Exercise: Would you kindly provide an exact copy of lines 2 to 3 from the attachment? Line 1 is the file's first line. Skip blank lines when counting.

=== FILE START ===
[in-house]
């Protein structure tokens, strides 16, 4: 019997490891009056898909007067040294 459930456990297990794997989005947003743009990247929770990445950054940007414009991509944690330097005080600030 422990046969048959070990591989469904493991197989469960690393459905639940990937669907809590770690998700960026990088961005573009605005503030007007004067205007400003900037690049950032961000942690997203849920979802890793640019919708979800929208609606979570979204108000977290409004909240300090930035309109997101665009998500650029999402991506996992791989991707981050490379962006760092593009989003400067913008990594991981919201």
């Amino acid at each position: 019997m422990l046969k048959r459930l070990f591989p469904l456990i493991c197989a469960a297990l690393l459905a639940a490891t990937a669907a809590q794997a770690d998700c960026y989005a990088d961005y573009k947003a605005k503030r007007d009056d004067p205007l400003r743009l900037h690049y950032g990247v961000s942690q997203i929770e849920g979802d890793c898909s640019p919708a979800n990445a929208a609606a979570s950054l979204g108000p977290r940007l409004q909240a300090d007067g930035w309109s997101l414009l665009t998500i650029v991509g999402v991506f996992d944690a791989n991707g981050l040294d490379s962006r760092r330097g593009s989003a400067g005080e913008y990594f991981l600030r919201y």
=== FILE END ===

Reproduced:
């Protein structure tokens, strides 16, 4: 019997490891009056898909007067040294 459930456990297990794997989005947003743009990247929770990445950054940007414009991509944690330097005080600030 422990046969048959070990591989469904493991197989469960690393459905639940990937669907809590770690998700960026990088961005573009605005503030007007004067205007400003900037690049950032961000942690997203849920979802890793640019919708979800929208609606979570979204108000977290409004909240300090930035309109997101665009998500650029999402991506996992791989991707981050490379962006760092593009989003400067913008990594991981919201």
């Amino acid at each position: 019997m422990l046969k048959r459930l070990f591989p469904l456990i493991c197989a469960a297990l690393l459905a639940a490891t990937a669907a809590q794997a770690d998700c960026y989005a990088d961005y573009k947003a605005k503030r007007d009056d004067p205007l400003r743009l900037h690049y950032g990247v961000s942690q997203i929770e849920g979802d890793c898909s640019p919708a979800n990445a929208a609606a979570s950054l979204g108000p977290r940007l409004q909240a300090d007067g930035w309109s997101l414009l665009t998500i650029v991509g999402v991506f996992d944690a791989n991707g981050l040294d490379s962006r760092r330097g593009s989003a400067g005080e913008y990594f991981l600030r919201y």